Lyng, with a population of around 800 people is situated on the River Wensum in a wide valley and St Margaret’s church can be found in the centre of the village. In medieval times, Lyng had two places of worship – St Edmunds chapel, now in ruins, beside the road to Lyng Easthaugh and St Margaret’s (which was once St Clements) which is in use today and where services are regularly held.
As you enter the church you face a large painting by Irene Ogden depicting the risen Christ in the centre of the village. In the Chancel, in a glazed case on the South Wall, can be found the Lyng Pall or Altar Cloth. It is about six hundred years old and embroidered with marvellous and mysterious representations from the Old Testament. A few years ago it made the journey to the V&A Museum for a more detailed examination.
There are five bells which are regularly rung and make a fine sound. If you visit our church you will find two pamphlets one is a guided tour of the church, the other a detailed description of the Pall.
Should you require refreshments after your visit, The Fox pub is next door or the café in the village shop just up the road.
Rev’d Helen is a Governor of Lyng Church of England Primary Academy. In 2019, Lyng also started monthly Wild Messy Church sessions at the newly built village hall. Wild Messy Church is free and open to all children and their families. They meet on the last Friday of the month to share food, crafts and activities.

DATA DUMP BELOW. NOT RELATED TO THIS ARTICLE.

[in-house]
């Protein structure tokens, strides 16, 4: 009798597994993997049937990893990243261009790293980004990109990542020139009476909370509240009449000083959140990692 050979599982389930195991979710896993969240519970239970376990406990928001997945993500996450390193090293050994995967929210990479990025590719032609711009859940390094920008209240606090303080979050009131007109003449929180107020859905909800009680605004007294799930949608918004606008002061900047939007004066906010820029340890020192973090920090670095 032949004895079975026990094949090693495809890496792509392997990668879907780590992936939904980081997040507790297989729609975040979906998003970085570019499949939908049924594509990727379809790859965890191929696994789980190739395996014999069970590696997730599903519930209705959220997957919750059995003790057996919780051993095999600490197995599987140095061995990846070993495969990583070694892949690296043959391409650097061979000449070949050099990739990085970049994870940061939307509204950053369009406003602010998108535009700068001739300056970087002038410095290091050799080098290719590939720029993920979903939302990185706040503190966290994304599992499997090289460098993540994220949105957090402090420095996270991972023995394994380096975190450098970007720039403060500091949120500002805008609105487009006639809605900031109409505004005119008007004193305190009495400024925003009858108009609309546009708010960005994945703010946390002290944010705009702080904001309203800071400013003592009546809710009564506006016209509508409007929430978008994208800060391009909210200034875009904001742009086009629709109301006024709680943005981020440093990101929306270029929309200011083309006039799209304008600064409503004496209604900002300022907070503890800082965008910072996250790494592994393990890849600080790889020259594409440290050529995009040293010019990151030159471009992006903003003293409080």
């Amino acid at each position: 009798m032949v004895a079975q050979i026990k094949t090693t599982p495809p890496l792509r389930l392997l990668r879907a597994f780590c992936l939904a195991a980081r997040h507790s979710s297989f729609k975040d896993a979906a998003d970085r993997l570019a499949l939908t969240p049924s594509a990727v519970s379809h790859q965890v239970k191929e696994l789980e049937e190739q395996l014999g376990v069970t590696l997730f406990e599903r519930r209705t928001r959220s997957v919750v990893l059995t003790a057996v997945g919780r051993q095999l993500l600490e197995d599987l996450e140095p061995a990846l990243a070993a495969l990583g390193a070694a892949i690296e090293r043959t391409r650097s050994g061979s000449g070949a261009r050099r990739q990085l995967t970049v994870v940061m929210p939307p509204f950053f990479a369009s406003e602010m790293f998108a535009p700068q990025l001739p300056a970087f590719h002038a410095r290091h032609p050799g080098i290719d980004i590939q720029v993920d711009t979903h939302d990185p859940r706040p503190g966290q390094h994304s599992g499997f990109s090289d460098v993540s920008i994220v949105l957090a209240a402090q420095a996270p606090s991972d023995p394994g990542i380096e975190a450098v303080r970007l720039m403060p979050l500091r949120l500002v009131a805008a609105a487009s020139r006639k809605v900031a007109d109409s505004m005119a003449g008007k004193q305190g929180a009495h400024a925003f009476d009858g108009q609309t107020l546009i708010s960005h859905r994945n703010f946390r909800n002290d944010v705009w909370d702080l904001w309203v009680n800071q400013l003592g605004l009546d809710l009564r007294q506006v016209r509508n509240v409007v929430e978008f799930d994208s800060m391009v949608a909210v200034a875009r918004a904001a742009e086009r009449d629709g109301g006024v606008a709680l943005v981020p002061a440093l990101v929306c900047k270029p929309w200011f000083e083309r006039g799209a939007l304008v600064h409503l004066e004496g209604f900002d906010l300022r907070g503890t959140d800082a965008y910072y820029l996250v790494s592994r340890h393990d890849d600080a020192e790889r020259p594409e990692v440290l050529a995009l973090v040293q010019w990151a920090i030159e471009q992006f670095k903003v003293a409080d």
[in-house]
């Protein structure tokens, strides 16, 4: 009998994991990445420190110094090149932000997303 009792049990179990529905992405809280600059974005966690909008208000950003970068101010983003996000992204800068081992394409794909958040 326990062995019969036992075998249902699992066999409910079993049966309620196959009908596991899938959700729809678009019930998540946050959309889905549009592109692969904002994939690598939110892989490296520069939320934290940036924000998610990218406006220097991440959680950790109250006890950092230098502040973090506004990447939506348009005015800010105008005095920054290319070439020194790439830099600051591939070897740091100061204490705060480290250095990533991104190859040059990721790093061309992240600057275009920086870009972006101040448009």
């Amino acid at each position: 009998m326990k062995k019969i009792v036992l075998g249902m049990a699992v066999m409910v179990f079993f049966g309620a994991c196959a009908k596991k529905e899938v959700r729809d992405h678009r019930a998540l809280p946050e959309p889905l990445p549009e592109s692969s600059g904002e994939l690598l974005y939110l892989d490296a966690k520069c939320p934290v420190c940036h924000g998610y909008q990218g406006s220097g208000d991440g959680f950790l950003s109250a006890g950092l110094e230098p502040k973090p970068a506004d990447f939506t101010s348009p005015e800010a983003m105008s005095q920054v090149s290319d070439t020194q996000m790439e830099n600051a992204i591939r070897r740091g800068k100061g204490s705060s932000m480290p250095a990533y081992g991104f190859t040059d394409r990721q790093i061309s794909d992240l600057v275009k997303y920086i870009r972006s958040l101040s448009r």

Help us serve our local community.
If you would like to make a one off or monthly donation to support our church building and our Church community, please visit the Diocese website here. Every donation helps us to maintain these beautiful buildings as well as supporting the work we do in parishes.
Our church buildings in the Reepham and Wensum Valley Benefice are as individual as those who have worshipped in them for hundreds of years. They each hold many interesting social and historical artefacts as well as providing spaces for peace, worship and celebration for the communities they serve today. Below are links to The Norfolk Churches website which will provide you with a taster of what you may find when you visit us.
Click here for Simon Knott’s report on St Margaret’s, Lyng on the Norfolk Churches website.
Chris Richmond is undertaking an amazing project “Church Bells of Norfolk” to capture the sounds of all the ringable bells in Norfolk’s fine historic churches. Chris has been visiting towers across the county since 2018 to record each bell in each tower. These sounds have then been uploaded to his archive and their sound preserved for future generations. His online archive and more about the project can be found here
The bells of St Margaret’s, Lyng can be heard here